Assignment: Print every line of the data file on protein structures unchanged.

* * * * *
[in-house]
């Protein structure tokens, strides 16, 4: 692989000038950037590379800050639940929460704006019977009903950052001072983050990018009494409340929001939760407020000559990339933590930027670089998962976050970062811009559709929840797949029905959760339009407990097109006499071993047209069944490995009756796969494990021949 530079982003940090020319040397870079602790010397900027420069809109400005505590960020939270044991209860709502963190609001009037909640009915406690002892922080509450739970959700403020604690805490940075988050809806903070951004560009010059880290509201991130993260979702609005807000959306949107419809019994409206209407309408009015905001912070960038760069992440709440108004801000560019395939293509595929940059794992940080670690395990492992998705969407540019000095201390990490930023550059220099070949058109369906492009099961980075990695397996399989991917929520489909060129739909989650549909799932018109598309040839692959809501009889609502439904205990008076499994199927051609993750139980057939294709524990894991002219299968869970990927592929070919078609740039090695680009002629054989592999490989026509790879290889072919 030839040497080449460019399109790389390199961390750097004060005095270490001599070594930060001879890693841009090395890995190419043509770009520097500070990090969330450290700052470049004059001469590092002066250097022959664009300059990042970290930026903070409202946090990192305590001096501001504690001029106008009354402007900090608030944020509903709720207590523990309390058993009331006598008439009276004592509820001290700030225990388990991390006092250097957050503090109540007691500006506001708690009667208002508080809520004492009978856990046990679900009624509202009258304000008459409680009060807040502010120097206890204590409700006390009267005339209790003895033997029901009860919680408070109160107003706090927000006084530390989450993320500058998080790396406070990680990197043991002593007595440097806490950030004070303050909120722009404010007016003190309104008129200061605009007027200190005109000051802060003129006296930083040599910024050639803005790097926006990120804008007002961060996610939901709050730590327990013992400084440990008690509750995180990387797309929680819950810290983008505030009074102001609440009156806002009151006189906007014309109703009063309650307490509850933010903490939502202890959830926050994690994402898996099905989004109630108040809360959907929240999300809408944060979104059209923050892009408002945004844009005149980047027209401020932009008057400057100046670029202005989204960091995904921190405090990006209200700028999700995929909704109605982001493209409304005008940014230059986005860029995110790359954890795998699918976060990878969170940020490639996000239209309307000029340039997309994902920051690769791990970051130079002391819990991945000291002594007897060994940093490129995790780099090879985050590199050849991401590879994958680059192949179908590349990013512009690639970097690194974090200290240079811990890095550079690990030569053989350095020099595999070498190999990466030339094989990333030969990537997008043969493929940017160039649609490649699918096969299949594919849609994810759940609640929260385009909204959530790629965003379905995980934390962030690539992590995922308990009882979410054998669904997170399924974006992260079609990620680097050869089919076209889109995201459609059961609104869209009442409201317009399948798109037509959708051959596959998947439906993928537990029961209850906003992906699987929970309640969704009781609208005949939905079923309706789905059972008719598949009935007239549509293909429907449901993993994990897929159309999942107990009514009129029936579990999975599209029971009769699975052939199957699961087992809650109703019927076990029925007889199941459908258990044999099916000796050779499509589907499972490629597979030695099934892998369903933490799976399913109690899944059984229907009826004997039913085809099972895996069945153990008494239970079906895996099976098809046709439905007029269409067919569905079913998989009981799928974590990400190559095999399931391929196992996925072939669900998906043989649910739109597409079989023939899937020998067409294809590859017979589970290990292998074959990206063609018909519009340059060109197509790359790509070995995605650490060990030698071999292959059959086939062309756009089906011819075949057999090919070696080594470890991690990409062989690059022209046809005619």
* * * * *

[in-house]
């Protein structure tokens, strides 16, 4: 692989000038950037590379800050639940929460704006019977009903950052001072983050990018009494409340929001939760407020000559990339933590930027670089998962976050970062811009559709929840797949029905959760339009407990097109006499071993047209069944490995009756796969494990021949 530079982003940090020319040397870079602790010397900027420069809109400005505590960020939270044991209860709502963190609001009037909640009915406690002892922080509450739970959700403020604690805490940075988050809806903070951004560009010059880290509201991130993260979702609005807000959306949107419809019994409206209407309408009015905001912070960038760069992440709440108004801000560019395939293509595929940059794992940080670690395990492992998705969407540019000095201390990490930023550059220099070949058109369906492009099961980075990695397996399989991917929520489909060129739909989650549909799932018109598309040839692959809501009889609502439904205990008076499994199927051609993750139980057939294709524990894991002219299968869970990927592929070919078609740039090695680009002629054989592999490989026509790879290889072919 030839040497080449460019399109790389390199961390750097004060005095270490001599070594930060001879890693841009090395890995190419043509770009520097500070990090969330450290700052470049004059001469590092002066250097022959664009300059990042970290930026903070409202946090990192305590001096501001504690001029106008009354402007900090608030944020509903709720207590523990309390058993009331006598008439009276004592509820001290700030225990388990991390006092250097957050503090109540007691500006506001708690009667208002508080809520004492009978856990046990679900009624509202009258304000008459409680009060807040502010120097206890204590409700006390009267005339209790003895033997029901009860919680408070109160107003706090927000006084530390989450993320500058998080790396406070990680990197043991002593007595440097806490950030004070303050909120722009404010007016003190309104008129200061605009007027200190005109000051802060003129006296930083040599910024050639803005790097926006990120804008007002961060996610939901709050730590327990013992400084440990008690509750995180990387797309929680819950810290983008505030009074102001609440009156806002009151006189906007014309109703009063309650307490509850933010903490939502202890959830926050994690994402898996099905989004109630108040809360959907929240999300809408944060979104059209923050892009408002945004844009005149980047027209401020932009008057400057100046670029202005989204960091995904921190405090990006209200700028999700995929909704109605982001493209409304005008940014230059986005860029995110790359954890795998699918976060990878969170940020490639996000239209309307000029340039997309994902920051690769791990970051130079002391819990991945000291002594007897060994940093490129995790780099090879985050590199050849991401590879994958680059192949179908590349990013512009690639970097690194974090200290240079811990890095550079690990030569053989350095020099595999070498190999990466030339094989990333030969990537997008043969493929940017160039649609490649699918096969299949594919849609994810759940609640929260385009909204959530790629965003379905995980934390962030690539992590995922308990009882979410054998669904997170399924974006992260079609990620680097050869089919076209889109995201459609059961609104869209009442409201317009399948798109037509959708051959596959998947439906993928537990029961209850906003992906699987929970309640969704009781609208005949939905079923309706789905059972008719598949009935007239549509293909429907449901993993994990897929159309999942107990009514009129029936579990999975599209029971009769699975052939199957699961087992809650109703019927076990029925007889199941459908258990044999099916000796050779499509589907499972490629597979030695099934892998369903933490799976399913109690899944059984229907009826004997039913085809099972895996069945153990008494239970079906895996099976098809046709439905007029269409067919569905079913998989009981799928974590990400190559095999399931391929196992996925072939669900998906043989649910739109597409079989023939899937020998067409294809590859017979589970290990292998074959990206063609018909519009340059060109197509790359790509070995995605650490060990030698071999292959059959086939062309756009089906011819075949057999090919070696080594470890991690990409062989690059022209046809005619």